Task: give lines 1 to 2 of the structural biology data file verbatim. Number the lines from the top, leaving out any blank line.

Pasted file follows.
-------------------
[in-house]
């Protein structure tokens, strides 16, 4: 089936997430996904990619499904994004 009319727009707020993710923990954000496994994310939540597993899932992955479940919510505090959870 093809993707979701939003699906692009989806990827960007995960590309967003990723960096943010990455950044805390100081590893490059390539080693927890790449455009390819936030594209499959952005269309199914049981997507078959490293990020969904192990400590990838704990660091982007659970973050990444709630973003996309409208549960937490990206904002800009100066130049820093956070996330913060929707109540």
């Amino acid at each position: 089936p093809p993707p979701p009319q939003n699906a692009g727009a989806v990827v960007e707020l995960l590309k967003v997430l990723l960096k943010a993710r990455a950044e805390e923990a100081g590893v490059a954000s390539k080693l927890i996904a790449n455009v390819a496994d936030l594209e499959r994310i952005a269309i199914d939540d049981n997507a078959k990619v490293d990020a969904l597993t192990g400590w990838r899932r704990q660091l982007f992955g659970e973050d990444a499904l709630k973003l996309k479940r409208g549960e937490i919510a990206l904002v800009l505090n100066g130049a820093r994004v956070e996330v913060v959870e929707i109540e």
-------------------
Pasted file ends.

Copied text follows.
[in-house]
């Protein structure tokens, strides 16, 4: 089936997430996904990619499904994004 009319727009707020993710923990954000496994994310939540597993899932992955479940919510505090959870 093809993707979701939003699906692009989806990827960007995960590309967003990723960096943010990455950044805390100081590893490059390539080693927890790449455009390819936030594209499959952005269309199914049981997507078959490293990020969904192990400590990838704990660091982007659970973050990444709630973003996309409208549960937490990206904002800009100066130049820093956070996330913060929707109540």